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Signs, Symptoms and Treatment Options of Rotator Cuff Disease

8 min read

By Katherine George

We enjoy all the perks our joints give us, but we don’t often stop to think about how they operate and what happens when they become damaged. The rotator cuff is one of these joints that is prone to injury, so we need to take care of it and be mindful of any potential damage. It’s important because it provides us many luxuries we use in our everyday activities, from being able to twist our arm and even raise it.

Rotator cuff disease isn’t exactly a condition we hear about every day, so unless you’ve suffered damage to your shoulder in the past, you’ve likely never heard of your rotator cuff, let alone a rotator cuff disorder. To help get a better understanding of what this entails, here’s an indepth look at everything from the signs and symptoms to the many different treatment options…

What is a Rotator Cuff Disorder?

According to, the rotator cuff is located in the shoulder and made up of tough, yet flexible fibres (also known as tendons), as well as muscle. A rotator cuff disorder occurs when the tissues in the shoulder become irritated or damage. This can happen from everyday wear and tear or injury.

There are four main disorders that can occur to the rotator cuff. The first is inflammation of the tendons. This condition is known as tendinitis. You can also experience inflammation of a bursa (bursitis). A bursa is located in the shoulder. It’s a small, fluid-filled sac that acts as a cushion between the tendons and the bones.

Another disorder that can occur is impingement which occurs when a tendon is squeezed and rubs against the bone. You could also have calcium buildup in the tendons, resulting in the painful condition called calcific tendinitis. And lastly, you could have a partial or complete tear of the rotator cuff tendons, explains the source.

What Does the Rotator Cuff Do?

The rotator cuff is located in the shoulder which is made up of three main bones. These bones are the upper arm bone (humerus), the collarbone (clavicle), and the shoulder blade (scapula), says Each of these bones are held together by muscle, tendons, and ligaments. The rotator cuff is what keeps the upper arm bone in the shoulder socket, says the source. It’s also what allows us to make movements with our arm like raising and twisting.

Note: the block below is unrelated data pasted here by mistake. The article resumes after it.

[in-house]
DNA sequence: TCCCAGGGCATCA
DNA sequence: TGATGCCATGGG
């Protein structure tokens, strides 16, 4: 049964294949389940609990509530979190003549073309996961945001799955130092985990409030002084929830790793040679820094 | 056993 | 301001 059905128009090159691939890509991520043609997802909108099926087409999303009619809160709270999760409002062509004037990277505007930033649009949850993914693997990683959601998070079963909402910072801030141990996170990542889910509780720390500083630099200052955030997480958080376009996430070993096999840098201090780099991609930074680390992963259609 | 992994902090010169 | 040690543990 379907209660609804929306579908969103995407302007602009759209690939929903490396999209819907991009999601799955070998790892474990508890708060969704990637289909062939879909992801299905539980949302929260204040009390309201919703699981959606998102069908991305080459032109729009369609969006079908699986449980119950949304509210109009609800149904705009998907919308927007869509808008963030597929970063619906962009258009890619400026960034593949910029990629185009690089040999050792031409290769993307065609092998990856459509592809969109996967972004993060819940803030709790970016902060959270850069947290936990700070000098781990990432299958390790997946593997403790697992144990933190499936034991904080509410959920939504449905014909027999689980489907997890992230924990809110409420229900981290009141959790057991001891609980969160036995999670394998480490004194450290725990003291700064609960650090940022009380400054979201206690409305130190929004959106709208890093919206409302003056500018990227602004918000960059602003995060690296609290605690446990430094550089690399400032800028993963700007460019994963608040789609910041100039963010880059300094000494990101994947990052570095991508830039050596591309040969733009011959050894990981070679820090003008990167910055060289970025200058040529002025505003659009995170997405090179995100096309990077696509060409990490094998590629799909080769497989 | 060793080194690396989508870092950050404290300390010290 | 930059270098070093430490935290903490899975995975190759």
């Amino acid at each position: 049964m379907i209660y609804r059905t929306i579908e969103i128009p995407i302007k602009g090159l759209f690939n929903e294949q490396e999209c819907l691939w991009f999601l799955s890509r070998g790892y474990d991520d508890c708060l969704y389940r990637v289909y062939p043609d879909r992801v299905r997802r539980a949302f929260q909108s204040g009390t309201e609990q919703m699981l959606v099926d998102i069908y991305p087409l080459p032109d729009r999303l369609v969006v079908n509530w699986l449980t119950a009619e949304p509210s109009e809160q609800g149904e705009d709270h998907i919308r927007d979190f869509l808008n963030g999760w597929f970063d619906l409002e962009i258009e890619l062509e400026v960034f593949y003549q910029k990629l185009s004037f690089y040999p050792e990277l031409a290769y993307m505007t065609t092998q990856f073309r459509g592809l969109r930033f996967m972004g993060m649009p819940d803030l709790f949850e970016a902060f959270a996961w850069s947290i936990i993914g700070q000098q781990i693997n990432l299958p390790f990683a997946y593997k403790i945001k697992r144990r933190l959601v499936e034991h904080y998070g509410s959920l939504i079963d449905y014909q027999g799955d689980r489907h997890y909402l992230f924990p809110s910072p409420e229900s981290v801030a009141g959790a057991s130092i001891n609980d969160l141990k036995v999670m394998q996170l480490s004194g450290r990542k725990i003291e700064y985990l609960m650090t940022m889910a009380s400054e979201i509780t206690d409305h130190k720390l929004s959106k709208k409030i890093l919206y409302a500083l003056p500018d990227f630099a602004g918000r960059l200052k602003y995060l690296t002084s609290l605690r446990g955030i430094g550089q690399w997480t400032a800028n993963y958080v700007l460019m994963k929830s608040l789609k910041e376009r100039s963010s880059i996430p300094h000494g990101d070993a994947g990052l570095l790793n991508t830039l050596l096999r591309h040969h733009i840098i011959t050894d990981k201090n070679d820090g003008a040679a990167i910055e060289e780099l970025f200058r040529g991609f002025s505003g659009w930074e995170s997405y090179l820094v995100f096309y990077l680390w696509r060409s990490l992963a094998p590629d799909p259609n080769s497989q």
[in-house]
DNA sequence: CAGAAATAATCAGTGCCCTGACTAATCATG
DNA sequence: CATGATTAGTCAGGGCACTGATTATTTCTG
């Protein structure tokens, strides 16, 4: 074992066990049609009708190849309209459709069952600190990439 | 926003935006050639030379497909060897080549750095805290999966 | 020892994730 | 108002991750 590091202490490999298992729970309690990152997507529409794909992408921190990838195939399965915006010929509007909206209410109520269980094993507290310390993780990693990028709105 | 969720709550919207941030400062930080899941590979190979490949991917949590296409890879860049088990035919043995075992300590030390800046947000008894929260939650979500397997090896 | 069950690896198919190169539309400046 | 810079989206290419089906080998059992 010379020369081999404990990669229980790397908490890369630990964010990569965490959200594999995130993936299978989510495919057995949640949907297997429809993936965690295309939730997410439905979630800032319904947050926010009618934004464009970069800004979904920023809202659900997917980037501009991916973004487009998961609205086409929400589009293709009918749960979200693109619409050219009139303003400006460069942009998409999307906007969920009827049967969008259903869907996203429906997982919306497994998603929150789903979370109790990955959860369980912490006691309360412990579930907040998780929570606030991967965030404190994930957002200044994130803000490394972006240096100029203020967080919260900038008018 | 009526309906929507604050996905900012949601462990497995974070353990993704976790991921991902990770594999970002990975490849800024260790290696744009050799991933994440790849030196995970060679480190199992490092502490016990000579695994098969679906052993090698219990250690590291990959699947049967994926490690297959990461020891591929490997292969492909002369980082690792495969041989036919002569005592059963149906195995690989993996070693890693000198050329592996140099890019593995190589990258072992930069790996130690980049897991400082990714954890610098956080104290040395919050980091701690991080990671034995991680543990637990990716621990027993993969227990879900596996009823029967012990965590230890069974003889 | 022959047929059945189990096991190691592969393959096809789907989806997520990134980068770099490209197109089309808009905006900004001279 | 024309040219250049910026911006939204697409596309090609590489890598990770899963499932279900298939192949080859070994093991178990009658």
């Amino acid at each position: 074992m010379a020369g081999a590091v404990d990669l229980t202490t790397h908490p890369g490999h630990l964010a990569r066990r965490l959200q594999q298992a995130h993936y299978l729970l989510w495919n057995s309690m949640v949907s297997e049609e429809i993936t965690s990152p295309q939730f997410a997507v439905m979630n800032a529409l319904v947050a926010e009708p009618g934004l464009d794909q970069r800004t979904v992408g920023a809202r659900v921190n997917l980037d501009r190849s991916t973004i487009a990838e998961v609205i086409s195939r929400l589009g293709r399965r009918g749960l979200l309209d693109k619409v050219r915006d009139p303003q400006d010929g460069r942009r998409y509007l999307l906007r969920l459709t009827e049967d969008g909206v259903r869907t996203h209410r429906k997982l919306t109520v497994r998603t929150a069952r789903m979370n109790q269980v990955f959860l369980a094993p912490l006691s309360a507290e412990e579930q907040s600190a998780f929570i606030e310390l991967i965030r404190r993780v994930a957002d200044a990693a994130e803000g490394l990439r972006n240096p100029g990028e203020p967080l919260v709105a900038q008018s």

The shoulder operates like a ball in socket joint. “The ball at the top of the upper arm bone fits into the socket of the shoulder blade. This socket is shallow, which lets you move your arm in a wide range of motion,” writes the source. In addition to giving us movement in our arm, the rotator cuff has to work hard to hold all these bones in place, making it prone to injury and everyday wear and tear.



The most common symptom associated with rotator cuff disease is pain. It will likely start as a dull ache in the shoulder and become worse with use of the arm. This pain then leads to a number of other symptoms, including weakness and difficulty sleeping. You may suffer from pain that is so uncomfortable it interferes with your ability to sleep at night.

This pain is often located on the side and front of the upper arm and shoulder, says In addition to difficulty sleeping, the pain may also make it hard to accomplish everyday activities, such as getting dressed in the morning.

Difficulty Lifting Arm

In addition to pain, rotator cuff disease will also make it difficult to lift your arm. “It may be impossible to do everyday things, such as comb your hair, tuck in your shirt, or reach for something,” writes

While the symptoms of rotator cuff disease are uncomfortable and painful, the Mayo Clinic says most people are able to return to their daily activities with the help of physical therapy exercises that work to improve flexibility and strength in the muscles around the shoulder joint.


Rotator cuff disease and injury is typically the result of either a substantial injury to the shoulder or progressive degeneration and wear and tear of the tendon tissue. “Using your shoulder for many years slowly damages the rotator cuff,” writes “As you age, everyday activities can lead to changes in the rotator cuff, such as thinning and fraying of the tendons and reduced blood supply.”

Progressive degeneration can occur in people who are often using their arms to lift objects or by lifting heavy objects overhead for a prolonged period of time, says the Mayo Clinic. Any of these types of activities can cause irritation or damage to the tendon. notes that even any kind of normal motion made repeatedly over a prolonged period of time can stress or injury the rotator cuff.

Another cause could be injury, such as a tear in the rotator cuff tendon. says this kind of damage can occur during sports, a car crash, or a severe fall. However, if you’re an elderly person, it doesn’t take much. Even just lifting a heavy suitcase overhead could cause a rotator cuff tear, particularly if there is already a shoulder injury.

Risk Factors

We’ve already touched on many of the common risk factors, but according to the Mayo Clinic the three biggest risk factors are age, construction jobs, and family history.